I’ve written about this underrated vegetable several years ago, but now it seems the rest of the culinary world has woken up to the fact that cauliflower is truly wonderful and versatile. Everywhere you will find recipes for roasting, deep-frying, making into “risotto”, couscous, curry and even making a “pizza crust”. But before you can really embrace all these interesting suggestions it would be good to understand the basics. Most people fell out of love with cauliflower because it is cooked poorly. Either undercooked which definitely is the wrong thing to do. I know lots of chefs that blanch cauliflower rather cook it, but if you ask them why?…. they can’t give a lengthy explanation,they just do it that way because that is what they have been told or taught. Or the other end of the spectrum when it is overcooked and then left standing in hot water to become waterlogged and tasteless.
Tips to make Cauliflower your favourite vegetable
Do not cook cauliflower in aluminium saucepans! It taints the flavour and discolours it. There are some chefs who would try to fight the discolouration by putting in a few cut lemons. This does indeed help the cauliflower stay white but the subtle flavours of the cauliflower can be lost by the lemons.
Make sure your hands are scrupulously clean before you prep Cauliflower because the oils in your hands may discolour it; particularly if there is a large gap in time between when it is prepared and it is cooked. If you have disposable latex gloves wear a pair. Cut the cauliflower into even sized florets, leaving on some leaf for colour.
Start cooking all vegetables that are grown above the ground in boiling water not cold. Make sure there enough salt in the water so that it has a light salty taste. Cook the cauliflower in water that is not boiling too hard or it will cook unevenly.
Test with a fork or paring knife when it slides off the knife it is done. Remember you have to allow for the reheating so don’t over cook. As an alternative you can steam the cauliflower, just make sure you season the water first. Chill quickly in cold running water but then drain well to prevent the cauliflower from sucking up water and becoming water-logged.
Taste a piece…it’s amazing how many chefs and cooks don’t taste what they are cooking. By the time it is reheated it should have a creamy texture and a mild nutty taste. Whenever possible, I like to reheat cauliflower in a microwave or pop in a steamer for a few minutes. Of course, you can cook it and serve it straight up, just don’t let it sit in the cooking water too long.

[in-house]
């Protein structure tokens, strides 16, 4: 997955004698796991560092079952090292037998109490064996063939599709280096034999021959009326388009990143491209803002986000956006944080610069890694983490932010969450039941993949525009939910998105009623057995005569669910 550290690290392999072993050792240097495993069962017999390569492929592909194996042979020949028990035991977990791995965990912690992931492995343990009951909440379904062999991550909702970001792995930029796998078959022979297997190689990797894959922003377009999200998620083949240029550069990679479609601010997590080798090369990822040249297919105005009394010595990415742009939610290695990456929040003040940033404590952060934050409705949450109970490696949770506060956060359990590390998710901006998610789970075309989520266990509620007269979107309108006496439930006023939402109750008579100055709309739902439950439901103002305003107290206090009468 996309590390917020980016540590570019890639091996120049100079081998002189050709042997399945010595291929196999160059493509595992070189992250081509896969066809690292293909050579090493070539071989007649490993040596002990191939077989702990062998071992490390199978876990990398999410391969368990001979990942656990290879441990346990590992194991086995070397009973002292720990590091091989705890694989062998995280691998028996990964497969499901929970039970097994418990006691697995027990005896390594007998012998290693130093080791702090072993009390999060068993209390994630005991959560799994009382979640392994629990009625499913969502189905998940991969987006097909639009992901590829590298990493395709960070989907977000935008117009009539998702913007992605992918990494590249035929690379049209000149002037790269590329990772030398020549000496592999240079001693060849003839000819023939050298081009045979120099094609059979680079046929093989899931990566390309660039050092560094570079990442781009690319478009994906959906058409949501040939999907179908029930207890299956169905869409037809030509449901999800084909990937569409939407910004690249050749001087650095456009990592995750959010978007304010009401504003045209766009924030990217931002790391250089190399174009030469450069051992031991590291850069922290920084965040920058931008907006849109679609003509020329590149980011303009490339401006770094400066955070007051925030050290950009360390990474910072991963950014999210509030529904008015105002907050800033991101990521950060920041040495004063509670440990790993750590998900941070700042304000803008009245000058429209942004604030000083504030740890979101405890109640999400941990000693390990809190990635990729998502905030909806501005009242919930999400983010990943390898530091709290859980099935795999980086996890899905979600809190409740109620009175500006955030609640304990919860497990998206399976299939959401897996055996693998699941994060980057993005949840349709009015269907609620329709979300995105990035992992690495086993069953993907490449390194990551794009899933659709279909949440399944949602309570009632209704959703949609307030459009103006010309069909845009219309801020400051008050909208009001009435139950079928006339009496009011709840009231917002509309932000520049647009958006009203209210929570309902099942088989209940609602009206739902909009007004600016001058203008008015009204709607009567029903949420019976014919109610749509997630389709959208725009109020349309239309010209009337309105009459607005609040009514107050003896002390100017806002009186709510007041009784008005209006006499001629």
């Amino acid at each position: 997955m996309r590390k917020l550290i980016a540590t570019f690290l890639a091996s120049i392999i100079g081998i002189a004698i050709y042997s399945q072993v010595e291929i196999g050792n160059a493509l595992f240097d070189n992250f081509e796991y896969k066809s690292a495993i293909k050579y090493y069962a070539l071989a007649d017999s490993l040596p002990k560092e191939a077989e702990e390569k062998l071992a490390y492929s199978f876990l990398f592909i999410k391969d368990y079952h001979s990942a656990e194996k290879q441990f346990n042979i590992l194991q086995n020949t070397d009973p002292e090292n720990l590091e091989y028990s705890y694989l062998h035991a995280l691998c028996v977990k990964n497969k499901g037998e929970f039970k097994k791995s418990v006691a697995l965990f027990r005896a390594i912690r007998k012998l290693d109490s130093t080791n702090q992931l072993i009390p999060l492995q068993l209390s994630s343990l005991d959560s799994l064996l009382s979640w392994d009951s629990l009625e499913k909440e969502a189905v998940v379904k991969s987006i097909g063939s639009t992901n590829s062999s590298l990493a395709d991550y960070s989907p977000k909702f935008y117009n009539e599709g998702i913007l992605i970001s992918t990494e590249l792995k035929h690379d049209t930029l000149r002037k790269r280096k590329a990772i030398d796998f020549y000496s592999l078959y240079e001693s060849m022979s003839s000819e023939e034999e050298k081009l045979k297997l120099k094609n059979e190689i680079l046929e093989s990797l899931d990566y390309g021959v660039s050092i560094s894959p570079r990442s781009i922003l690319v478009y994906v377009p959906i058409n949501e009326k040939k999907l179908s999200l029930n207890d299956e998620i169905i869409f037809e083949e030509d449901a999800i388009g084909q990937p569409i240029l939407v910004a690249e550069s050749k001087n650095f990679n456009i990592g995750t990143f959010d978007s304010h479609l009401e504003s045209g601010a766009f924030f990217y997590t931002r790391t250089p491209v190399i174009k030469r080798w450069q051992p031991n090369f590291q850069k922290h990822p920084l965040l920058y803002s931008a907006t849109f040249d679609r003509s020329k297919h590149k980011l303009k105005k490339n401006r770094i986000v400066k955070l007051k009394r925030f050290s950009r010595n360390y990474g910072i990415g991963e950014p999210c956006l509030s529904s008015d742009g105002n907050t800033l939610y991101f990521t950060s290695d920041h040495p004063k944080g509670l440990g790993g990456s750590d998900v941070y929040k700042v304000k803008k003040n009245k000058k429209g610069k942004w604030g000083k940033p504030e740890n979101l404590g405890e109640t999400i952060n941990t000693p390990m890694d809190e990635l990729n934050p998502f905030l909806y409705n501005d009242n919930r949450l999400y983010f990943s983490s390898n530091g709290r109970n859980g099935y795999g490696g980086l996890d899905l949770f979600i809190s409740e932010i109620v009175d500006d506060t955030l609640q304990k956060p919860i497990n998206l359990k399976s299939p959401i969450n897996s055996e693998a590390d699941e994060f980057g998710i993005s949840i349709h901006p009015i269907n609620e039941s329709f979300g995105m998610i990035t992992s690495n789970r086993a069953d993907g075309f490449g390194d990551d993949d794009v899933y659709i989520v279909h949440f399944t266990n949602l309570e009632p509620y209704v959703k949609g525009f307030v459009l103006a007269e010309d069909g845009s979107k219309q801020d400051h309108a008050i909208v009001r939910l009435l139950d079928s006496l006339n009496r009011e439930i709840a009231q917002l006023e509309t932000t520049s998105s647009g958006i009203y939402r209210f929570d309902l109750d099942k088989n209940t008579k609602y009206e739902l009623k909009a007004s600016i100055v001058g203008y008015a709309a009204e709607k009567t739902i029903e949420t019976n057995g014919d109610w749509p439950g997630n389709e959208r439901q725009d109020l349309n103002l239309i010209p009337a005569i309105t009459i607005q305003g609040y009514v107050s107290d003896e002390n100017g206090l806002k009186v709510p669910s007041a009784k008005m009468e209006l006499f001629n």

Things that go great with Cauliflower
Obviously, cheese does, but have you ever tried stirring in a small amount of grain mustard into the cheese sauce?
Smoked bacon also works well, either pieces of smoked back bacon or if you prefer get some quality hardwood smoked streaky bacon (streaky comes from the belly and is the regular type of bacon sold in the US). The streaky bacon can be cooked until it is crisp then crumble up to top the Cauliflower and cheese sauce. Nuts go very well with Cauliflower either almonds or pecans. Just warm the nuts well first to bring out their flavour.
If you’re feeling a little to be more adventurous, roast a head of garlic for about 15-20 until it is tender in a medium hot oven. As it cools squeeze out the garlic from its skin into a mixing bowl. Cut 2-3 (normal size) vine ripe tomatoes in half and scoop the middle and keep. Whiz the tomato innards in a food processor and pass through a sturdy strainer onto the roasted garlic. Push it through to ensure very little of the volume is lost. Dice the tomato flesh and toss that in too. Add 1 tablespoon of chopped fresh coriander (cilantro). Now add 3-4 Tbsp of extra virgin olive oil and whisk well. Season your dressing and offer at the table with the steamed cauliflower.
If all that wasn’t enough to get you to give cauliflower another try, you might want to think of the health benefits. The Arthritic association of the UK believe that eating cauliflower can to do a lot to ease symptoms. http://www.arthriticassociation.org.uk In America research from Georgetown University Medical Centre suggests that some vegetables contain chemicals that appear to enhance DNA repair in cells, and could actually lead to protection against cancer developing. Broccoli, cauliflower, cabbage, and soybeans all contain chemicals that can help repair damaged DNA. Cauliflower is low in fat, high in fibre, and contains a hefty dose of vitamin C, a potent antioxidant as well as a good amount of potassium. More recently scientists have found that the compound indole-3-carbinol in cauliflower appears to slow or prevent the growth of tumours of the breast and prostate.
Bibliography: Earl Mindell R.Ph; PhD;
Title :Food as Medicine
A Firestone Book published by Simon and Schuster 1994